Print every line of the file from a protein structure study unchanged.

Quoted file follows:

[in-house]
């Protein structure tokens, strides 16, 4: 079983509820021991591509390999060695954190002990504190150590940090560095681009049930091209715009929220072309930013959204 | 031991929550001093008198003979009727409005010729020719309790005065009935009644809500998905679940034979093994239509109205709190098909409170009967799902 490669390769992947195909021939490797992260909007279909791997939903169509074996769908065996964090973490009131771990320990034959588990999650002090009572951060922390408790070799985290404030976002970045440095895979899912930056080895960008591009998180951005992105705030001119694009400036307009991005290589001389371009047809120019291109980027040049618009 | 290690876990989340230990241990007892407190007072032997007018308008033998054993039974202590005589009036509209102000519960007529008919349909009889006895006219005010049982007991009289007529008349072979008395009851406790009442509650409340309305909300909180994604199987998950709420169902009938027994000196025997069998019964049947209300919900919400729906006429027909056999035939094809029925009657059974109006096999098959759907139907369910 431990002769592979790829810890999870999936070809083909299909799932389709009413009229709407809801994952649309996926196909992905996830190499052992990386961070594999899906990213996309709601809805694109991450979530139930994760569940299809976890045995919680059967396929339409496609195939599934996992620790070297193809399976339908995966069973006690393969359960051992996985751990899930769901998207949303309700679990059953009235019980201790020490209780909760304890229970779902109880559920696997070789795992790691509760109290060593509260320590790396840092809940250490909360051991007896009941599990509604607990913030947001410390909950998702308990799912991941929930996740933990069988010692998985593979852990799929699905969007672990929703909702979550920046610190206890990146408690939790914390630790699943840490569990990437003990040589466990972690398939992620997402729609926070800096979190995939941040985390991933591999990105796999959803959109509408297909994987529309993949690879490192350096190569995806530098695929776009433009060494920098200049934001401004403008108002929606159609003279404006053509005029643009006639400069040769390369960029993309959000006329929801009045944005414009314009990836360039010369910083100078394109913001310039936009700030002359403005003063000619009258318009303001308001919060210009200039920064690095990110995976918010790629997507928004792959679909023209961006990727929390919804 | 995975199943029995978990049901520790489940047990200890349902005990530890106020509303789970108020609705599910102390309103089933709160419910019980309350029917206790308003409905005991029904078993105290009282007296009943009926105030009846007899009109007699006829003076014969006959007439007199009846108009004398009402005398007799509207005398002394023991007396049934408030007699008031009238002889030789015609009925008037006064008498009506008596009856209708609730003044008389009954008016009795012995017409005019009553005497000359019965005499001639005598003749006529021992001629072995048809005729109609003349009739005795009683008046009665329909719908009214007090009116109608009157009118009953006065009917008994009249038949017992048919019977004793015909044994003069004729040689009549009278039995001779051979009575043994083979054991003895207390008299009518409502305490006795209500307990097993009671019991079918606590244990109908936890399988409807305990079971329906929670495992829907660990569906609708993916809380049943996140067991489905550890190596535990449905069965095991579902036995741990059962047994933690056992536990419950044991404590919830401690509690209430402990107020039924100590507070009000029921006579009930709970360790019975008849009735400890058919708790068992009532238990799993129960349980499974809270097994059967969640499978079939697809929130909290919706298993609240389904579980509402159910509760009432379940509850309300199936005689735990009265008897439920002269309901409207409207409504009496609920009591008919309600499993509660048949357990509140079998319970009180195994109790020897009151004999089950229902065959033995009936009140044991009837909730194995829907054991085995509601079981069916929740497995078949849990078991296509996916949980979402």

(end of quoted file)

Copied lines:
[in-house]
């Protein structure tokens, strides 16, 4: 079983509820021991591509390999060695954190002990504190150590940090560095681009049930091209715009929220072309930013959204 | 031991929550001093008198003979009727409005010729020719309790005065009935009644809500998905679940034979093994239509109205709190098909409170009967799902 490669390769992947195909021939490797992260909007279909791997939903169509074996769908065996964090973490009131771990320990034959588990999650002090009572951060922390408790070799985290404030976002970045440095895979899912930056080895960008591009998180951005992105705030001119694009400036307009991005290589001389371009047809120019291109980027040049618009 | 290690876990989340230990241990007892407190007072032997007018308008033998054993039974202590005589009036509209102000519960007529008919349909009889006895006219005010049982007991009289007529008349072979008395009851406790009442509650409340309305909300909180994604199987998950709420169902009938027994000196025997069998019964049947209300919900919400729906006429027909056999035939094809029925009657059974109006096999098959759907139907369910 431990002769592979790829810890999870999936070809083909299909799932389709009413009229709407809801994952649309996926196909992905996830190499052992990386961070594999899906990213996309709601809805694109991450979530139930994760569940299809976890045995919680059967396929339409496609195939599934996992620790070297193809399976339908995966069973006690393969359960051992996985751990899930769901998207949303309700679990059953009235019980201790020490209780909760304890229970779902109880559920696997070789795992790691509760109290060593509260320590790396840092809940250490909360051991007896009941599990509604607990913030947001410390909950998702308990799912991941929930996740933990069988010692998985593979852990799929699905969007672990929703909702979550920046610190206890990146408690939790914390630790699943840490569990990437003990040589466990972690398939992620997402729609926070800096979190995939941040985390991933591999990105796999959803959109509408297909994987529309993949690879490192350096190569995806530098695929776009433009060494920098200049934001401004403008108002929606159609003279404006053509005029643009006639400069040769390369960029993309959000006329929801009045944005414009314009990836360039010369910083100078394109913001310039936009700030002359403005003063000619009258318009303001308001919060210009200039920064690095990110995976918010790629997507928004792959679909023209961006990727929390919804 | 995975199943029995978990049901520790489940047990200890349902005990530890106020509303789970108020609705599910102390309103089933709160419910019980309350029917206790308003409905005991029904078993105290009282007296009943009926105030009846007899009109007699006829003076014969006959007439007199009846108009004398009402005398007799509207005398002394023991007396049934408030007699008031009238002889030789015609009925008037006064008498009506008596009856209708609730003044008389009954008016009795012995017409005019009553005497000359019965005499001639005598003749006529021992001629072995048809005729109609003349009739005795009683008046009665329909719908009214007090009116109608009157009118009953006065009917008994009249038949017992048919019977004793015909044994003069004729040689009549009278039995001779051979009575043994083979054991003895207390008299009518409502305490006795209500307990097993009671019991079918606590244990109908936890399988409807305990079971329906929670495992829907660990569906609708993916809380049943996140067991489905550890190596535990449905069965095991579902036995741990059962047994933690056992536990419950044991404590919830401690509690209430402990107020039924100590507070009000029921006579009930709970360790019975008849009735400890058919708790068992009532238990799993129960349980499974809270097994059967969640499978079939697809929130909290919706298993609240389904579980509402159910509760009432379940509850309300199936005689735990009265008897439920002269309901409207409207409504009496609920009591008919309600499993509660048949357990509140079998319970009180195994109790020897009151004999089950229902065959033995009936009140044991009837909730194995829907054991085995509601079981069916929740497995078949849990078991296509996916949980979402």